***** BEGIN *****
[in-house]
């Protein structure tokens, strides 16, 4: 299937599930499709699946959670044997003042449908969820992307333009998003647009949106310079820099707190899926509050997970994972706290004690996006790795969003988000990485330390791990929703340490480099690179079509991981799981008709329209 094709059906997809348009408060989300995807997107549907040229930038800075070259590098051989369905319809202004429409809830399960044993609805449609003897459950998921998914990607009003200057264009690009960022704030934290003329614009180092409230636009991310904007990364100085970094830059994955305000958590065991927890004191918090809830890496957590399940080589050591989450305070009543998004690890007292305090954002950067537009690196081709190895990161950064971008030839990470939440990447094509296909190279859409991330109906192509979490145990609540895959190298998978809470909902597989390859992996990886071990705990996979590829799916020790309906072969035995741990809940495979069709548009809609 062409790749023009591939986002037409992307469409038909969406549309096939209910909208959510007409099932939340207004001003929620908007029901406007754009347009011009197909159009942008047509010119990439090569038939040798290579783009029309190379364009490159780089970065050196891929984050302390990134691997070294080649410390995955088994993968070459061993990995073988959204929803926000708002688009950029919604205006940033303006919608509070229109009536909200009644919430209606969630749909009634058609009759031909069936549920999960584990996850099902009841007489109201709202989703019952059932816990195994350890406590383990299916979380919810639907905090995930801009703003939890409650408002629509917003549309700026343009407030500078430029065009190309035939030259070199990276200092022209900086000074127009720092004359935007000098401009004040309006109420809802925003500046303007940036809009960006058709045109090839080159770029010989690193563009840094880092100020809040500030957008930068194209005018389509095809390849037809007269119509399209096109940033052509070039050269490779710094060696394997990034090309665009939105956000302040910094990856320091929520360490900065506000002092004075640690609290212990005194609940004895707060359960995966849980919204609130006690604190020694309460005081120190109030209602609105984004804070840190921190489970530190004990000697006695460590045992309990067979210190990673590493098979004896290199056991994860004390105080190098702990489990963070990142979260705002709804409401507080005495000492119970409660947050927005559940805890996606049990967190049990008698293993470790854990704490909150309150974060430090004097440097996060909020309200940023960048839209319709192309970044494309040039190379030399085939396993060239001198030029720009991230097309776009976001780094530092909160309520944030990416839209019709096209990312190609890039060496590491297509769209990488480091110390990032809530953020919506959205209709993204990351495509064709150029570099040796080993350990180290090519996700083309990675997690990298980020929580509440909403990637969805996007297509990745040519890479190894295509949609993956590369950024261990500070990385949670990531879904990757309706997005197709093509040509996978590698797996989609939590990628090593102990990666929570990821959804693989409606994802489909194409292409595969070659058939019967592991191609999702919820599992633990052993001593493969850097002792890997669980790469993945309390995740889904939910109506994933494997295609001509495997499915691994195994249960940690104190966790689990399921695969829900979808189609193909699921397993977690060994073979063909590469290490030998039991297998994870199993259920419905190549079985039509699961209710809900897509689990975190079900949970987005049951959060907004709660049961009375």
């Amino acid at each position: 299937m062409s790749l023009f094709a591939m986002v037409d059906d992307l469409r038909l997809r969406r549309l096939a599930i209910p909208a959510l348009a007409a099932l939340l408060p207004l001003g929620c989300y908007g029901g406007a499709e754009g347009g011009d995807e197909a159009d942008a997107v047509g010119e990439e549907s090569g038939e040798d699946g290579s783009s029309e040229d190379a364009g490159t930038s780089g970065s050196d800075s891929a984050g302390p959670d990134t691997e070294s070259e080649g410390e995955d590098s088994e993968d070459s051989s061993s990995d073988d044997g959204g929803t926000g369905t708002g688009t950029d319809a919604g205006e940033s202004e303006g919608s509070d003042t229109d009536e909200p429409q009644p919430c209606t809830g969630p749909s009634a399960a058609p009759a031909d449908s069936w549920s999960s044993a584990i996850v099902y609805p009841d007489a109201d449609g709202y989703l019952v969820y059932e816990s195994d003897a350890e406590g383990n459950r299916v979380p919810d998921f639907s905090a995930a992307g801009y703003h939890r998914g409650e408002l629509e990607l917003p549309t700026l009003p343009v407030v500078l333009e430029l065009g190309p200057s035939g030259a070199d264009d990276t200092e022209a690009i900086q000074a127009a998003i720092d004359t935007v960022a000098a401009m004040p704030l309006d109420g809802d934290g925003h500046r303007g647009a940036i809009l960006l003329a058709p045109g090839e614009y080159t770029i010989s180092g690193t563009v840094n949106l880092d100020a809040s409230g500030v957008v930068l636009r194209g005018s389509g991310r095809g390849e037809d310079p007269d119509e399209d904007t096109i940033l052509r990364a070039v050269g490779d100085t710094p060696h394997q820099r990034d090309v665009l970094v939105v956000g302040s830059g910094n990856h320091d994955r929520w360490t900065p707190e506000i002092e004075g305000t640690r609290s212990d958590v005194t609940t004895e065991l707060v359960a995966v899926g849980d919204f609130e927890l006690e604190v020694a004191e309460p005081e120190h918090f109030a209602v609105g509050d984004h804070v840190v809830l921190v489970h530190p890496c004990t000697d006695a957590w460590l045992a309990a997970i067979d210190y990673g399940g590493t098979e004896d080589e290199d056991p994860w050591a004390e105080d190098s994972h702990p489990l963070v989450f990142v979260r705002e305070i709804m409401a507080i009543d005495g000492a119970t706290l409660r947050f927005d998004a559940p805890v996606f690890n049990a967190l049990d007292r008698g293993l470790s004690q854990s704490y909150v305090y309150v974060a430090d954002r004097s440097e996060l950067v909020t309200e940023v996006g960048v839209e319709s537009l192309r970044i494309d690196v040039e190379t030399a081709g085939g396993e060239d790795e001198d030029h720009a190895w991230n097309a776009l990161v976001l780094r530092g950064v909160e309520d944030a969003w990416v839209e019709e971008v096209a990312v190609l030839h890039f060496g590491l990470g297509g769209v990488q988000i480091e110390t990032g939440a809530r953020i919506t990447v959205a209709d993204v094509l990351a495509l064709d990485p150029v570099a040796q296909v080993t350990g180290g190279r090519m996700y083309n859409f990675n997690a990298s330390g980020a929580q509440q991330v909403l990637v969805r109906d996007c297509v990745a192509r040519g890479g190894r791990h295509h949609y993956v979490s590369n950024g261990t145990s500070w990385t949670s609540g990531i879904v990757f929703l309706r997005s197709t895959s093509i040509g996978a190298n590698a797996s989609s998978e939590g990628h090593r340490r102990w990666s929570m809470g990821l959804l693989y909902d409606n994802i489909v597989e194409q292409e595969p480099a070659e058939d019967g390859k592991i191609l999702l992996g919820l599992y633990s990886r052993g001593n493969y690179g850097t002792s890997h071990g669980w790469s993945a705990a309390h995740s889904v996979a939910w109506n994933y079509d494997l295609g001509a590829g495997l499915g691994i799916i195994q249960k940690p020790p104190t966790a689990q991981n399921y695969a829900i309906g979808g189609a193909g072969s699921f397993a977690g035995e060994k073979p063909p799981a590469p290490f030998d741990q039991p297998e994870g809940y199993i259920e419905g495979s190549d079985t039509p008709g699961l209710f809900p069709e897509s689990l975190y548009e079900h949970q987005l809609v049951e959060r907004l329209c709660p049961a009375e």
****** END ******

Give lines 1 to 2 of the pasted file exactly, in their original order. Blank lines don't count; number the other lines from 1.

[in-house]
């Protein structure tokens, strides 16, 4: 299937599930499709699946959670044997003042449908969820992307333009998003647009949106310079820099707190899926509050997970994972706290004690996006790795969003988000990485330390791990929703340490480099690179079509991981799981008709329209 094709059906997809348009408060989300995807997107549907040229930038800075070259590098051989369905319809202004429409809830399960044993609805449609003897459950998921998914990607009003200057264009690009960022704030934290003329614009180092409230636009991310904007990364100085970094830059994955305000958590065991927890004191918090809830890496957590399940080589050591989450305070009543998004690890007292305090954002950067537009690196081709190895990161950064971008030839990470939440990447094509296909190279859409991330109906192509979490145990609540895959190298998978809470909902597989390859992996990886071990705990996979590829799916020790309906072969035995741990809940495979069709548009809609 062409790749023009591939986002037409992307469409038909969406549309096939209910909208959510007409099932939340207004001003929620908007029901406007754009347009011009197909159009942008047509010119990439090569038939040798290579783009029309190379364009490159780089970065050196891929984050302390990134691997070294080649410390995955088994993968070459061993990995073988959204929803926000708002688009950029919604205006940033303006919608509070229109009536909200009644919430209606969630749909009634058609009759031909069936549920999960584990996850099902009841007489109201709202989703019952059932816990195994350890406590383990299916979380919810639907905090995930801009703003939890409650408002629509917003549309700026343009407030500078430029065009190309035939030259070199990276200092022209900086000074127009720092004359935007000098401009004040309006109420809802925003500046303007940036809009960006058709045109090839080159770029010989690193563009840094880092100020809040500030957008930068194209005018389509095809390849037809007269119509399209096109940033052509070039050269490779710094060696394997990034090309665009939105956000302040910094990856320091929520360490900065506000002092004075640690609290212990005194609940004895707060359960995966849980919204609130006690604190020694309460005081120190109030209602609105984004804070840190921190489970530190004990000697006695460590045992309990067979210190990673590493098979004896290199056991994860004390105080190098702990489990963070990142979260705002709804409401507080005495000492119970409660947050927005559940805890996606049990967190049990008698293993470790854990704490909150309150974060430090004097440097996060909020309200940023960048839209319709192309970044494309040039190379030399085939396993060239001198030029720009991230097309776009976001780094530092909160309520944030990416839209019709096209990312190609890039060496590491297509769209990488480091110390990032809530953020919506959205209709993204990351495509064709150029570099040796080993350990180290090519996700083309990675997690990298980020929580509440909403990637969805996007297509990745040519890479190894295509949609993956590369950024261990500070990385949670990531879904990757309706997005197709093509040509996978590698797996989609939590990628090593102990990666929570990821959804693989409606994802489909194409292409595969070659058939019967592991191609999702919820599992633990052993001593493969850097002792890997669980790469993945309390995740889904939910109506994933494997295609001509495997499915691994195994249960940690104190966790689990399921695969829900979808189609193909699921397993977690060994073979063909590469290490030998039991297998994870199993259920419905190549079985039509699961209710809900897509689990975190079900949970987005049951959060907004709660049961009375």